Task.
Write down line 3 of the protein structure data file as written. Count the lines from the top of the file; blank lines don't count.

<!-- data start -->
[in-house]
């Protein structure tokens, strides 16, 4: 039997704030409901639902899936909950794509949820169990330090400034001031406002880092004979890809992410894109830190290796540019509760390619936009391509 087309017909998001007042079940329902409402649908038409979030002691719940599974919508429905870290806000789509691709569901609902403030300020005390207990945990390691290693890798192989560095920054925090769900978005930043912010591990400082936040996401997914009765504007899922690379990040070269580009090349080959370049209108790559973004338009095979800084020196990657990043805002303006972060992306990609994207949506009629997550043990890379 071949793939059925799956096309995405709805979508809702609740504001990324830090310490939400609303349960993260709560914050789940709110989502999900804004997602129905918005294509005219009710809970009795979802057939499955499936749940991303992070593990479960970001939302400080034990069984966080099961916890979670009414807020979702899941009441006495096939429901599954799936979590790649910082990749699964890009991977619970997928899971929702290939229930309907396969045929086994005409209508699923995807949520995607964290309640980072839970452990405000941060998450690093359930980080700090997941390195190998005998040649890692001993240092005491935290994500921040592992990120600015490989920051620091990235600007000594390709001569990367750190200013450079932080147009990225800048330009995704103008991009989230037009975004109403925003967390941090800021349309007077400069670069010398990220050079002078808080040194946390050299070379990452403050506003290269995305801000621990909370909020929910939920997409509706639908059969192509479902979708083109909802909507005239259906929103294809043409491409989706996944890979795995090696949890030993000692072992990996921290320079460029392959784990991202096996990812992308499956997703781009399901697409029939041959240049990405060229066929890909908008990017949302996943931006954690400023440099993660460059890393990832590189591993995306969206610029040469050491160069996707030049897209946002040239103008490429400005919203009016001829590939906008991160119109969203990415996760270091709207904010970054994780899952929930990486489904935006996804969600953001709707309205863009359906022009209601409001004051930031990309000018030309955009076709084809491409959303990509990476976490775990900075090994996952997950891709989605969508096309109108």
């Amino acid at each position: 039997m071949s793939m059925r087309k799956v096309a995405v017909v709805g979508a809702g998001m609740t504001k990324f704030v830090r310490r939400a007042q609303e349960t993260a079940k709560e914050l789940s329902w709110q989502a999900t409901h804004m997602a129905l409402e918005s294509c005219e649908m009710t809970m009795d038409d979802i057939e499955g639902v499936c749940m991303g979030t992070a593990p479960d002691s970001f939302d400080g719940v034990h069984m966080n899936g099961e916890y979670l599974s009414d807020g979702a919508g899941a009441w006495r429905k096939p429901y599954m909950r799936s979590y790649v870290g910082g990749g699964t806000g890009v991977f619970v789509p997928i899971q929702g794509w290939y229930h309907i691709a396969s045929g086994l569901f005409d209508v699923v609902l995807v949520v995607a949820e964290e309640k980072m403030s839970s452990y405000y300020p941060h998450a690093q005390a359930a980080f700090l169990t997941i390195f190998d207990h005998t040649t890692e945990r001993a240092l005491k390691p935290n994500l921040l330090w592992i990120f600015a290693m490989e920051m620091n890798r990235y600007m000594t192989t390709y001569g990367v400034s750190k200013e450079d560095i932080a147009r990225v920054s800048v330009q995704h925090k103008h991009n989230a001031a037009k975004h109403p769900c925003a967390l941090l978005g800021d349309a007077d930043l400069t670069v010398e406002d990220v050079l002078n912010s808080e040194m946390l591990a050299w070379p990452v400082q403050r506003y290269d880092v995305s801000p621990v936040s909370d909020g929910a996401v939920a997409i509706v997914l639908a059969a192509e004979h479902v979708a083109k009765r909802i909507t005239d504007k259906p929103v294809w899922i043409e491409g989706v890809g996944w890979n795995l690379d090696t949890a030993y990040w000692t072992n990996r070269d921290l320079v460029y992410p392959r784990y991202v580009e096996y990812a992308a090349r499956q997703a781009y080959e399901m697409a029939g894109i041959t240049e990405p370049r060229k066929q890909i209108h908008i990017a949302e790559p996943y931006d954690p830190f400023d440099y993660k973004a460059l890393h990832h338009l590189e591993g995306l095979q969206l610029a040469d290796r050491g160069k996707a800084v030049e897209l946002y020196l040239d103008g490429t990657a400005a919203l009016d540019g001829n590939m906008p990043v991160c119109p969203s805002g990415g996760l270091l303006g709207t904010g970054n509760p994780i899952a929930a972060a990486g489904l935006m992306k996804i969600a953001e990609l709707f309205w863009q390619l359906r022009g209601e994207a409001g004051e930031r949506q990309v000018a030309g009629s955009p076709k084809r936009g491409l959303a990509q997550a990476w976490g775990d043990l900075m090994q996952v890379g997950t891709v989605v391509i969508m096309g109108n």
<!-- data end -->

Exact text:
């Amino acid at each position: 039997m071949s793939m059925r087309k799956v096309a995405v017909v709805g979508a809702g998001m609740t504001k990324f704030v830090r310490r939400a007042q609303e349960t993260a079940k709560e914050l789940s329902w709110q989502a999900t409901h804004m997602a129905l409402e918005s294509c005219e649908m009710t809970m009795d038409d979802i057939e499955g639902v499936c749940m991303g979030t992070a593990p479960d002691s970001f939302d400080g719940v034990h069984m966080n899936g099961e916890y979670l599974s009414d807020g979702a919508g899941a009441w006495r429905k096939p429901y599954m909950r799936s979590y790649v870290g910082g990749g699964t806000g890009v991977f619970v789509p997928i899971q929702g794509w290939y229930h309907i691709a396969s045929g086994l569901f005409d209508v699923v609902l995807v949520v995607a949820e964290e309640k980072m403030s839970s452990y405000y300020p941060h998450a690093q005390a359930a980080f700090l169990t997941i390195f190998d207990h005998t040649t890692e945990r001993a240092l005491k390691p935290n994500l921040l330090w592992i990120f600015a290693m490989e920051m620091n890798r990235y600007m000594t192989t390709y001569g990367v400034s750190k200013e450079d560095i932080a147009r990225v920054s800048v330009q995704h925090k103008h991009n989230a001031a037009k975004h109403p769900c925003a967390l941090l978005g800021d349309a007077d930043l400069t670069v010398e406002d990220v050079l002078n912010s808080e040194m946390l591990a050299w070379p990452v400082q403050r506003y290269d880092v995305s801000p621990v936040s909370d909020g929910a996401v939920a997409i509706v997914l639908a059969a192509e004979h479902v979708a083109k009765r909802i909507t005239d504007k259906p929103v294809w899922i043409e491409g989706v890809g996944w890979n795995l690379d090696t949890a030993y990040w000692t072992n990996r070269d921290l320079v460029y992410p392959r784990y991202v580009e096996y990812a992308a090349r499956q997703a781009y080959e399901m697409a029939g894109i041959t240049e990405p370049r060229k066929q890909i209108h908008i990017a949302e790559p996943y931006d954690p830190f400023d440099y993660k973004a460059l890393h990832h338009l590189e591993g995306l095979q969206l610029a040469d290796r050491g160069k996707a800084v030049e897209l946002y020196l040239d103008g490429t990657a400005a919203l009016d540019g001829n590939m906008p990043v991160c119109p969203s805002g990415g996760l270091l303006g709207t904010g970054n509760p994780i899952a929930a972060a990486g489904l935006m992306k996804i969600a953001e990609l709707f309205w863009q390619l359906r022009g209601e994207a409001g004051e930031r949506q990309v000018a030309g009629s955009p076709k084809r936009g491409l959303a990509q997550a990476w976490g775990d043990l900075m090994q996952v890379g997950t891709v989605v391509i969508m096309g109108n």